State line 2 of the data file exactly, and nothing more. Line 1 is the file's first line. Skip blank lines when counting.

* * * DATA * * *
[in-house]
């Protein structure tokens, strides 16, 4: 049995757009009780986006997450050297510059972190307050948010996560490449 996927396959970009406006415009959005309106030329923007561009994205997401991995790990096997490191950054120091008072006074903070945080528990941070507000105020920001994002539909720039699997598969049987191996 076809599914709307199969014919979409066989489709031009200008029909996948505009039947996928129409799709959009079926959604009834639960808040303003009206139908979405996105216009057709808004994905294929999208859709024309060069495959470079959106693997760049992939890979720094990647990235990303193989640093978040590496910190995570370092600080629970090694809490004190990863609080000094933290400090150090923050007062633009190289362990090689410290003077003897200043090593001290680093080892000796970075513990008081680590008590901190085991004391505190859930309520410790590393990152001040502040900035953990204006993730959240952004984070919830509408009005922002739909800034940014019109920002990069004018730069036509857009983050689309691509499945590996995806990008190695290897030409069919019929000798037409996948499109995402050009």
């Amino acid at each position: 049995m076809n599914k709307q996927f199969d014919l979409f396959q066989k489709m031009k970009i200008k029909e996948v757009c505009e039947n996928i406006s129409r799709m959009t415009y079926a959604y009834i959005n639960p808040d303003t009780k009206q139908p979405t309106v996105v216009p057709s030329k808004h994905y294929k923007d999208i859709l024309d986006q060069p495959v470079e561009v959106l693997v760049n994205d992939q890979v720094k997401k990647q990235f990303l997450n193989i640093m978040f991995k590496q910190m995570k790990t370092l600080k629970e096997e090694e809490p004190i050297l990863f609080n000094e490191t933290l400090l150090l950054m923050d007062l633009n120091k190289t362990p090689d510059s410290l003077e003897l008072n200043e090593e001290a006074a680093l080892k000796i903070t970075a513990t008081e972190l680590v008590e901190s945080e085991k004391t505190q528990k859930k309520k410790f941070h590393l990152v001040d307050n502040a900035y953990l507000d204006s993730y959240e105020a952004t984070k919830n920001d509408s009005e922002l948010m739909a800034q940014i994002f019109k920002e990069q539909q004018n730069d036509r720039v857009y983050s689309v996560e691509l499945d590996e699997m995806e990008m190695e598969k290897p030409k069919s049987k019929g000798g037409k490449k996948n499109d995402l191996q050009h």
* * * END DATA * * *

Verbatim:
């Protein structure tokens, strides 16, 4: 049995757009009780986006997450050297510059972190307050948010996560490449 996927396959970009406006415009959005309106030329923007561009994205997401991995790990096997490191950054120091008072006074903070945080528990941070507000105020920001994002539909720039699997598969049987191996 076809599914709307199969014919979409066989489709031009200008029909996948505009039947996928129409799709959009079926959604009834639960808040303003009206139908979405996105216009057709808004994905294929999208859709024309060069495959470079959106693997760049992939890979720094990647990235990303193989640093978040590496910190995570370092600080629970090694809490004190990863609080000094933290400090150090923050007062633009190289362990090689410290003077003897200043090593001290680093080892000796970075513990008081680590008590901190085991004391505190859930309520410790590393990152001040502040900035953990204006993730959240952004984070919830509408009005922002739909800034940014019109920002990069004018730069036509857009983050689309691509499945590996995806990008190695290897030409069919019929000798037409996948499109995402050009």